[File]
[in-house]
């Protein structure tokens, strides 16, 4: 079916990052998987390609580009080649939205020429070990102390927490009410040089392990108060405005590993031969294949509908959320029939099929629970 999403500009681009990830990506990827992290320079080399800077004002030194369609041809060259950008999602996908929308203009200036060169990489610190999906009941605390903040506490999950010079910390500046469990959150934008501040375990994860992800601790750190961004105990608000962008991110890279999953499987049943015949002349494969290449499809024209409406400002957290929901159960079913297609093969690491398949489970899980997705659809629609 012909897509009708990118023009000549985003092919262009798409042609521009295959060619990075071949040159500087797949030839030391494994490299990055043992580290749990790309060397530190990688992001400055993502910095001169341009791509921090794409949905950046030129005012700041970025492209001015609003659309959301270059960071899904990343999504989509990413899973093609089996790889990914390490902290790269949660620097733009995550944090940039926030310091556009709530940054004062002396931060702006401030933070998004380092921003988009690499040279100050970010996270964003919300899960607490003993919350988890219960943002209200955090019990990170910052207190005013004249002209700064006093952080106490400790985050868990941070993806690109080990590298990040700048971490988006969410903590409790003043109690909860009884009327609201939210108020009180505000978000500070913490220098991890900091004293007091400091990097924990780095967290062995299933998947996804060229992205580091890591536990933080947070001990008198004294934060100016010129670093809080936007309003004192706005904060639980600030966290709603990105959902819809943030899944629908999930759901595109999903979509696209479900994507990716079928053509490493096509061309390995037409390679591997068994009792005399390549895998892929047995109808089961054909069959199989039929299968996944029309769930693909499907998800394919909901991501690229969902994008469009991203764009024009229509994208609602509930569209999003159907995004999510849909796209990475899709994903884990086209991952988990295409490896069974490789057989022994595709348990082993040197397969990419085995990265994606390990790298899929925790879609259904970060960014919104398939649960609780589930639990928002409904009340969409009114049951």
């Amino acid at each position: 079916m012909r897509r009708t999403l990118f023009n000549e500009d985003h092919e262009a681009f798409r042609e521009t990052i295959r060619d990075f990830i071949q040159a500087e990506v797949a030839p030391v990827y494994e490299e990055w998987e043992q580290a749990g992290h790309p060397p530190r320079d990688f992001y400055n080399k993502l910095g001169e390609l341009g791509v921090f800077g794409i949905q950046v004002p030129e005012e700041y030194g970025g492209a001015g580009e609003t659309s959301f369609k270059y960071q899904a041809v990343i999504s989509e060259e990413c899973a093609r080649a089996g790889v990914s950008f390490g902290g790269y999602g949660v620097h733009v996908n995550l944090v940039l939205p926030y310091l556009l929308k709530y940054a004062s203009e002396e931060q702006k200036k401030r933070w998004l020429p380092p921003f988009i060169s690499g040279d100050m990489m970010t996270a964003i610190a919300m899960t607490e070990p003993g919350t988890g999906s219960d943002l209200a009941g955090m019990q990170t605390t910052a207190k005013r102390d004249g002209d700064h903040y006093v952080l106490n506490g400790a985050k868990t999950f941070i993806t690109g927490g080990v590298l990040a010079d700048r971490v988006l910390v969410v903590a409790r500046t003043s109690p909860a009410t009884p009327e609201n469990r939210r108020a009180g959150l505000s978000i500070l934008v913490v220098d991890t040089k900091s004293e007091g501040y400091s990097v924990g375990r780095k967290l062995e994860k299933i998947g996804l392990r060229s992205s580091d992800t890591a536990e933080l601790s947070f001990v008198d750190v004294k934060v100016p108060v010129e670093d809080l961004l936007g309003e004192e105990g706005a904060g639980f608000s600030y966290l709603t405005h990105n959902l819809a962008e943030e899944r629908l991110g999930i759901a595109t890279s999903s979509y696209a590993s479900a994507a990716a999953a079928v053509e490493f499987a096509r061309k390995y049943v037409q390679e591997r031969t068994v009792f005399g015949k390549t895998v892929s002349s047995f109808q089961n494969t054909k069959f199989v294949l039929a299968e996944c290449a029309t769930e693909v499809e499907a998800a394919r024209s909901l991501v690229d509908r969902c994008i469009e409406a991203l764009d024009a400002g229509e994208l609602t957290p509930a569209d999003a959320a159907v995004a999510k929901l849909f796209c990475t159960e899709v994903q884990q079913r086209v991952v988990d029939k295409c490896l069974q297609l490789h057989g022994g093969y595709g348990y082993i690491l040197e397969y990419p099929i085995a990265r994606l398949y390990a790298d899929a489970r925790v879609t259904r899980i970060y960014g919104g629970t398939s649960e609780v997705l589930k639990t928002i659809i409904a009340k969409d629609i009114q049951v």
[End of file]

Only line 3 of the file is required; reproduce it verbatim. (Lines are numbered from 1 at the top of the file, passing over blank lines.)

């Amino acid at each position: 079916m012909r897509r009708t999403l990118f023009n000549e500009d985003h092919e262009a681009f798409r042609e521009t990052i295959r060619d990075f990830i071949q040159a500087e990506v797949a030839p030391v990827y494994e490299e990055w998987e043992q580290a749990g992290h790309p060397p530190r320079d990688f992001y400055n080399k993502l910095g001169e390609l341009g791509v921090f800077g794409i949905q950046v004002p030129e005012e700041y030194g970025g492209a001015g580009e609003t659309s959301f369609k270059y960071q899904a041809v990343i999504s989509e060259e990413c899973a093609r080649a089996g790889v990914s950008f390490g902290g790269y999602g949660v620097h733009v996908n995550l944090v940039l939205p926030y310091l556009l929308k709530y940054a004062s203009e002396e931060q702006k200036k401030r933070w998004l020429p380092p921003f988009i060169s690499g040279d100050m990489m970010t996270a964003i610190a919300m899960t607490e070990p003993g919350t988890g999906s219960d943002l209200a009941g955090m019990q990170t605390t910052a207190k005013r102390d004249g002209d700064h903040y006093v952080l106490n506490g400790a985050k868990t999950f941070i993806t690109g927490g080990v590298l990040a010079d700048r971490v988006l910390v969410v903590a409790r500046t003043s109690p909860a009410t009884p009327e609201n469990r939210r108020a009180g959150l505000s978000i500070l934008v913490v220098d991890t040089k900091s004293e007091g501040y400091s990097v924990g375990r780095k967290l062995e994860k299933i998947g996804l392990r060229s992205s580091d992800t890591a536990e933080l601790s947070f001990v008198d750190v004294k934060v100016p108060v010129e670093d809080l961004l936007g309003e004192e105990g706005a904060g639980f608000s600030y966290l709603t405005h990105n959902l819809a962008e943030e899944r629908l991110g999930i759901a595109t890279s999903s979509y696209a590993s479900a994507a990716a999953a079928v053509e490493f499987a096509r061309k390995y049943v037409q390679e591997r031969t068994v009792f005399g015949k390549t895998v892929s002349s047995f109808q089961n494969t054909k069959f199989v294949l039929a299968e996944c290449a029309t769930e693909v499809e499907a998800a394919r024209s909901l991501v690229d509908r969902c994008i469009e409406a991203l764009d024009a400002g229509e994208l609602t957290p509930a569209d999003a959320a159907v995004a999510k929901l849909f796209c990475t159960e899709v994903q884990q079913r086209v991952v988990d029939k295409c490896l069974q297609l490789h057989g022994g093969y595709g348990y082993i690491l040197e397969y990419p099929i085995a990265r994606l398949y390990a790298d899929a489970r925790v879609t259904r899980i970060y960014g919104g629970t398939s649960e609780v997705l589930k639990t928002i659809i409904a009340k969409d629609i009114q049951v």